etc. for her is published monthly and distributed free in Sioux Falls. The content used in this magazine is copyright 2024 etc. for her and may not be reprinted in part or in whole without written consent by the publisher. All articles and editorial material represent the opinions of the respective authors.

Inquire about 1& 2 Bedroom Bookour your Un Belize able vacation today! vacation rentals in Belize! We are from SD and would love to share our favorite recommendations and travel experiences with you!



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Plan your dream wedding one detail at a time.

The most reputable local wedding professionals.

Catering Samples • Free Group Dance Lessons • Exclusive Vendor Discounts Given at the Show • Prizes and More!

April 21, 2024 | 12 p.m. - 3 p.m.

Sioux Falls Convention Center | gonnagetwed.com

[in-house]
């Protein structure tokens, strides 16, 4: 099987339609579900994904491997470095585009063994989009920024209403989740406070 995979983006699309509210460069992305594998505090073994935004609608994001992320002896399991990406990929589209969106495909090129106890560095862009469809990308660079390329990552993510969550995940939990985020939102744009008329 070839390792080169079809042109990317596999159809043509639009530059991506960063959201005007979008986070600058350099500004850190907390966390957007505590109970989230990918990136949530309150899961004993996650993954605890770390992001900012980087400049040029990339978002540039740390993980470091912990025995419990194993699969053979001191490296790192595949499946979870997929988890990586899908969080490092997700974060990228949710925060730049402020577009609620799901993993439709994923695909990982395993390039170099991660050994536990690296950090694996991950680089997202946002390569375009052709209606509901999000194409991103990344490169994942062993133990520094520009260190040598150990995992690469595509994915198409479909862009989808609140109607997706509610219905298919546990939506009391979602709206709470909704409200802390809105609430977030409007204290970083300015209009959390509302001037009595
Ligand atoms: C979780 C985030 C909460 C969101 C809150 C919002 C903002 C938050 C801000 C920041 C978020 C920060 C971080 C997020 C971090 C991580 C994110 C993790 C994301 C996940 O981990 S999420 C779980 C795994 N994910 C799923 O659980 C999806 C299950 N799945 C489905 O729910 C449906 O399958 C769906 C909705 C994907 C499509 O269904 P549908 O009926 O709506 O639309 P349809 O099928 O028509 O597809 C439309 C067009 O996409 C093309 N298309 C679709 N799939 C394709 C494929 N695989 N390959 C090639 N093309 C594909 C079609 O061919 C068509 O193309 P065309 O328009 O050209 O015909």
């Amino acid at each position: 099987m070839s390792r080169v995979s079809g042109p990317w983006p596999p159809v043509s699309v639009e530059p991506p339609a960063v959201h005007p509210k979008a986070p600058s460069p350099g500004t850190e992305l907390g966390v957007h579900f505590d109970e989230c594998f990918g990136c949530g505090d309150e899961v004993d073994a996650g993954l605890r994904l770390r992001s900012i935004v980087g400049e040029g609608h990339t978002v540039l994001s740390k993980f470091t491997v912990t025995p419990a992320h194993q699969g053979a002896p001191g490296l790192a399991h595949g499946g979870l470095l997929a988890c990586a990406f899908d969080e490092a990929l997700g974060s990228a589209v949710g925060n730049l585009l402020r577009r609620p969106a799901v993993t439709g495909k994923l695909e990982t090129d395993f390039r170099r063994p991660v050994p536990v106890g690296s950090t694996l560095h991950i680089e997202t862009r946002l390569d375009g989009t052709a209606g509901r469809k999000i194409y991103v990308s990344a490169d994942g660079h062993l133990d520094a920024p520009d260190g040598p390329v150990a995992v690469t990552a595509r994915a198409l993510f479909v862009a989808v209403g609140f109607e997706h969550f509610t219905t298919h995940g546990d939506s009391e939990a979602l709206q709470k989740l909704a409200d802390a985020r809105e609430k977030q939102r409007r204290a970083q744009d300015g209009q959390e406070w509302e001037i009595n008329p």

BUY TICKETS at gonnagetwed.com 7.22.23 Purchase tickets in advance for extra entries into our Honeymoon in Belize drawing! : 30 MIN E M I T N G DESI Follow us on Instagram: gonnagetwed

Attend the GGW Bridal Showcase and Receive $200 OFF Any Lashbrook Design Wedding Band!

(Card must be present at time or purchase, in store only. Cannot be exchanged for store credit or cash).

FREE Dance Lessons With all eyes on you as you literally take the spotlight, performing your wedding first dance can be a daunting prospect – but it doesn’t need to be. OM OND RO THE DIAM CLIENT:




Lisa will teach you and your partner some steps to make your first dance as a married couple memorable and also some of the popular group dances played at weddings — to get everybody up and dancing at your wedding!

FREE DANCE SEMINAR 1pm By Dance Instructor Lisa Myhre, of DANCE in Sioux Falls


Honeymoon Stay Give-away

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One lucky couple will win a fantastic Honeymoon Stay in Belize! Drawing at 3pm. (Must be present to win).

Amazing Caribbean beaches • paddle boarding • kayaking • snorkeling • jet skis • beach bars • wildlife adventures, and so much more!

Sioux Falls Women Business Owners

Celebrating Local Women Business Owners!

If you would like to feature your business in this section, please email etc.mag@sio.midco.net